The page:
Geoff Potter, Partner at Patterson Belknap Webb & Tyler

Geoff Potter, Partner at Patterson Belknap Webb & Tyler

According to Geoffrey Potter, a partner at Patterson Belknap Webb & Tyler, Living Essentials only became aware of the infringing products when a broker reported to the company that one of his very good customers stopped purchasing from him yet still was selling the product. The broker obtained a sample and discovered to his shock that it was counterfeit. “To me and you, it looks perfect” Potter said. Tiny details on the packaging were wrong, such as a missing mold marking which is found on the top of authentic 5-hour ENERGY bottles. The drink itself smelled wrong and was dyed to match the flavor; for example, red berry flavor was dyed red and orange flavor was dyed orange. But authentic 5-hour ENERGY is not dyed at all. “The coloring made the counterfeit obvious, because the factory that makes authentic 5-hour ENERGY does not use any artificial coloring” Potter said.

As soon as the company discovered its product was counterfeited, it hired Potter who assembled a team of 85 investigators to visit stores nationwide to search for counterfeit 5-hour ENERGY. When counterfeit products were found, Potter and his associates filed civil actions and obtained ex parte seizure orders from courts which empowered him to freeze the counterfeiters’ assets, seize the counterfeits, as well as the counterfeiters’ computers and documents.  The orders also allowed Potter to take immediate depositions. The depositions, computer data and documents allowed Potter to discover the other participants and then to obtain seizure orders against those farther up the distribution chain.  Using this method, it took about four weeks for counsel to go up the distribution chain and find and stop all of the 5-hour ENERGY counterfeiters, a group which someone close to the operation once described as “Sopranos wannabies.” Potter seized more than 2.6 million counterfeit bottles from the factory, warehouses and store shelves.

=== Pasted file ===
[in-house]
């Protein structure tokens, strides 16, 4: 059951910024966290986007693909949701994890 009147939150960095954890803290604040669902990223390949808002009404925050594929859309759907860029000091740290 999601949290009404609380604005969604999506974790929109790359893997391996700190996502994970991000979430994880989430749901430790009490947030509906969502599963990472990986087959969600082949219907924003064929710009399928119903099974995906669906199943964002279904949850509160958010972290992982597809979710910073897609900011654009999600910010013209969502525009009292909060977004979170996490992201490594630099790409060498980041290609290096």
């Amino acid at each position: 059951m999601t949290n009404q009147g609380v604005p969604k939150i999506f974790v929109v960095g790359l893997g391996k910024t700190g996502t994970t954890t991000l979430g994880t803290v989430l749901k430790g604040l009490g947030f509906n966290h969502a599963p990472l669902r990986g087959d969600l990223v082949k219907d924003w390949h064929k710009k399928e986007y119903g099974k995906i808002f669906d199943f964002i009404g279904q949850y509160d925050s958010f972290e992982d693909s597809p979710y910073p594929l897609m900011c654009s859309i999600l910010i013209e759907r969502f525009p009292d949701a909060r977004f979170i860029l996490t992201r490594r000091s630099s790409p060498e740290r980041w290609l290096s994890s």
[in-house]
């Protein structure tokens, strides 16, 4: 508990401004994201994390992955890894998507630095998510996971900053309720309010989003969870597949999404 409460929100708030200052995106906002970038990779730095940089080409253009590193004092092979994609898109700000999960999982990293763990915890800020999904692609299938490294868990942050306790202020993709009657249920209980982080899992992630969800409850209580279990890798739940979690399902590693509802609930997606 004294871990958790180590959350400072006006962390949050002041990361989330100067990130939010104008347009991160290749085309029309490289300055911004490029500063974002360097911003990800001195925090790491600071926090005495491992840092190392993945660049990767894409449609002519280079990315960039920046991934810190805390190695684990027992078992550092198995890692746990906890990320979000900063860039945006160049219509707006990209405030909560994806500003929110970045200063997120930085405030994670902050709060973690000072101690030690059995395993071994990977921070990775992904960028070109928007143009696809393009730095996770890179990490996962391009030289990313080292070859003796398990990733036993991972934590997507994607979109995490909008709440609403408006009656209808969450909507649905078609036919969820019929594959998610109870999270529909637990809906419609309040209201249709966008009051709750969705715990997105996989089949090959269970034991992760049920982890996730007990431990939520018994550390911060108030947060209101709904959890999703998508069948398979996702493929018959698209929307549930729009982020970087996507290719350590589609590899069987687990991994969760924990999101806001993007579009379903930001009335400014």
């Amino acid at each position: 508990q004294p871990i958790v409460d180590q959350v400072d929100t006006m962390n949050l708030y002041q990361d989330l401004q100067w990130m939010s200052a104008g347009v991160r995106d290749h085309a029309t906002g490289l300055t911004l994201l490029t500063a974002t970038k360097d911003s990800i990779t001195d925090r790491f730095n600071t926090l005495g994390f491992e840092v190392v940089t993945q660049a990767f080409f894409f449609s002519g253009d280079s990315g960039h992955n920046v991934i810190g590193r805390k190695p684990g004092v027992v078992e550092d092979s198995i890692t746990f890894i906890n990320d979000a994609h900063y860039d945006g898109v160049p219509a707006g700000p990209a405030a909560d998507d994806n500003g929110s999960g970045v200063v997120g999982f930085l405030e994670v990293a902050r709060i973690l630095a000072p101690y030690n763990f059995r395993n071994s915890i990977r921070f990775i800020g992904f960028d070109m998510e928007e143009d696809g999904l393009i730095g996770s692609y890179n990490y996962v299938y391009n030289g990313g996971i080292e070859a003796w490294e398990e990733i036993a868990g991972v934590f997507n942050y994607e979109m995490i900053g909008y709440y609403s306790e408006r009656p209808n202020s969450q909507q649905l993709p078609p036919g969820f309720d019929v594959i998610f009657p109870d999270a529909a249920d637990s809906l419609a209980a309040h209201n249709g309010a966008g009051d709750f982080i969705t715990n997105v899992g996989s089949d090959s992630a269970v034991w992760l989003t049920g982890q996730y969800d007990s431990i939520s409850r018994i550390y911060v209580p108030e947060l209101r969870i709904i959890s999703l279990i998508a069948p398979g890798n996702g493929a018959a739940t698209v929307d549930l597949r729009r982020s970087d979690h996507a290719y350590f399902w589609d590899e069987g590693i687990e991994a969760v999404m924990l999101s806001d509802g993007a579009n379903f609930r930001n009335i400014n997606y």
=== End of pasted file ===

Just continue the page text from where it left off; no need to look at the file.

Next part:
Following the civil action, the U.S. federal government brought criminal charges against the counterfeiters which resulted in the eight guilty pleas and Monday’s two convictions. Potter said that “this is, as far as we know, the first time that the U.S. Department of Justice (DOJ) has ever brought to trial people for counterfeiting a food product in the U.S.”

Potter said that criminal convictions of counterfeiters are very important because they “profoundly change the counterfeiter’s risk versus reward calculations.” He explained that counterfeiters are merely corrupt business men and women and in his opinion “civil judgments to them are merely a business expense.”  However, according to Potter “spending years in prison is real deterrence.”

Tough sentencing could very likely be expected in this criminal case, which could have had the makings of a public health crisis according to statements made by DOJ officials. When the DOJ announced criminal charges in the case last June, Special Agent in Charge Lisa Malinowski was quoted as saying, “Criminals who produce and sell counterfeit and misbranded dietary supplements put the public health at risk by utilizing unknown and unregulated ingredients that could put the consumer in danger of serious illness or death.” But this is a crisis which has been by and large averted thanks to the outcome of the legal enforcement against 5-hour ENERGY counterfeits. “Quick action by the company and federal authorities ensured that all remaining counterfeits were removed from stores years ago, and today only authentic bottles of 5-Hour ENERGY are in stores and consumers can purchase the product with complete assurance that they are buying a safe authentic product,” Potter said.

The Author

Steve Brachmann

Steve Brachmann is a freelance journalist located in Buffalo, New York. He has worked professionally as a freelancer for more than a decade. He writes about technology and innovation. His work has been published by The Buffalo News, The Hamburg Sun, USAToday.com, Chron.com, Motley Fool and OpenLettersMonthly.com. Steve also provides website copy and documents for various business clients and is available for research projects and freelance work.